René Descartes, Principles of Philosophy (1644).
Kant on the impossibility of an ontological proof of the existence of God
In all ages men have spoken of an absolutely necessary being, and in so doing have endeavored, not so much to understand whether and how a thing of this kind allows even of being thought, but rather to prove its existence. There is, of course, no difficulty in giving a verbal definition of the concept, namely, that it is something the non-existence of which is impossible. But this yields no insight into the conditions which make it necessary to regard the non-existence of a thing as absolutely unthinkable. It is precisely these conditions that we desire to know, in order that we may determine whether or not, in resorting to this concept, we are thinking anything at all. The expedient of removing all those conditions which the understanding indispensably requires in order to regard something as necessary, simply through the introduction of the word unconditioned, is very far from sufficing to show whether I am still thinking anything in the concept of the unconditionally necessary, or perhaps rather nothing at all.
Nay more, this concept, at first ventured upon blindly, and now become so completely familiar, has been supposed to have its meaning exhibited in a number of examples; and on this account all further enquiry into its intelligibility has seemed to be quite needless. Thus the fact that every geometrical proposition, as, for instance, that a triangle has three angles, is absolutely necessary, has been taken as justifying us in speaking of an object which lies entirely outside the sphere of our understanding as if we understood perfectly what it is that we intend to convey by the concept of that object.
All the alleged examples are, without exception, taken from judgments, not from things and their existence. But the unconditioned necessity of judgments is not the same as an absolute necessity of things. The absolute necessity of the judgment is only a conditioned necessity of the thing, or of the predicate in the judgment. The above proposition does not declare that three angles are absolutely necessary, but that, under the condition that there is a triangle (that is, that a triangle is given), three angles will necessarily be found in it.
(…) To posit a triangle, and yet to reject its three angles, is self-contradictory; but there is no contradiction in rejecting the triangle together with its three angles. The same holds true of the concept of an absolutely necessary being. (…) ‘God is omnipotent’ is a necessary judgment. The omnipotence cannot be rejected if we posit a Deity, that is, an infinite being; for the two concepts are identical. But if we say, ‘There is no God’, neither the omnipotence nor any other of its predicates is given; they are one and all rejected together with the subject, and there is therefore not the least contradiction in such a judgment.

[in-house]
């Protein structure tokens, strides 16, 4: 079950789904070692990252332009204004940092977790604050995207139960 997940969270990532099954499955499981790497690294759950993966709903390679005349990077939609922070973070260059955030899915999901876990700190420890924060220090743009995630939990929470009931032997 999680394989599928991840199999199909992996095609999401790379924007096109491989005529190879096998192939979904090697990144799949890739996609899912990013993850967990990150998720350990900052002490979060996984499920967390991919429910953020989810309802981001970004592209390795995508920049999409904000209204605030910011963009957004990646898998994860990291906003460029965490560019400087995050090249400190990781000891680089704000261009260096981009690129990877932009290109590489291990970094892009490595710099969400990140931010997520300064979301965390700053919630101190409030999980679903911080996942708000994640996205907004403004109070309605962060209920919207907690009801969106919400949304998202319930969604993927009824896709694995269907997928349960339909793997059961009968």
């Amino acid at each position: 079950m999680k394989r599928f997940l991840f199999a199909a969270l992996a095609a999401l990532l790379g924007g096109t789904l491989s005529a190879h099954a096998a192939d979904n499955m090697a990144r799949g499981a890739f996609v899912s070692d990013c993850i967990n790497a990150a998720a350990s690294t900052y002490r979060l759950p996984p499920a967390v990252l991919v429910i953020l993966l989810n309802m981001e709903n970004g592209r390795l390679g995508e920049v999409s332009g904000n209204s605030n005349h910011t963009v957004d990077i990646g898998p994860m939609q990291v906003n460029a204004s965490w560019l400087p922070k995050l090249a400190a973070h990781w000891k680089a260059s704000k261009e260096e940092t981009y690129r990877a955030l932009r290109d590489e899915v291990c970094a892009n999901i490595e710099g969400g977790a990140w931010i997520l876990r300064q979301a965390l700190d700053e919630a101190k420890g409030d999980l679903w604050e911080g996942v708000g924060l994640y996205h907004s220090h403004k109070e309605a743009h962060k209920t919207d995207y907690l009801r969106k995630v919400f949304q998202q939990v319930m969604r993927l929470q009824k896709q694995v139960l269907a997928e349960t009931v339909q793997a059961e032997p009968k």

(…) I should have hoped to put an end to these idle and fruitless disputations in a direct manner, by an accurate determination of the concept of existence, had I not found that the illusion which is caused by the confusion of a logical with a real predicate (that is, with a predicate which determines a thing) is almost beyond correction. (…)’Being is obviously not a real predicate; that is, it is not a concept of something which could be added to the concept of a thing. It is merely the positing of a thing, or of certain determinations, as existing in themselves. Logically, it is merely the copula of a judgment. The proposition, ‘God is omnipotent’, contains two concepts, each of which has its object – God and omnipotence. The small word ‘is’ adds no new predicate, but only serves to posit the predicate in its relation to the subject. If, now, we take the subject (God) with all its predicates (among which is omnipotence), and say ‘God is’, or ‘There is a God’, we attach no new predicate to the concept of God, but only posit the subject in itself with all its predicates, and indeed posit it as being an object that stands in relation to my concept. The content of both must be one and the same; nothing can have been added to the concept, which expresses merely what is possible, by my thinking its object (through the expression ‘it is’) as given absolutely. Otherwise stated, the real contains no more than the merely possible. A hundred real thalers do not contain the least coin more than a hundred possible thalers. For as the latter signify the concept, and the former the object and the positing of the object, should the former contain more than the latter, my concept would not, in that case, express the whole object, and would not therefore be an adequate concept of it. My financial position is, however, affected very differently by a hundred real thalers than it is by the mere concept of them (that is, of their possibility).
Kant on the impossibility of a cosmological proof of the existence of God
The cosmological proof, which we are now about to examine, retains the connection of absolute necessity with the highest reality, but instead of reasoning, like the former proof, from the highest reality to necessity of existence, it reasons from the previously given unconditioned necessity of some being to the unlimited reality of that being.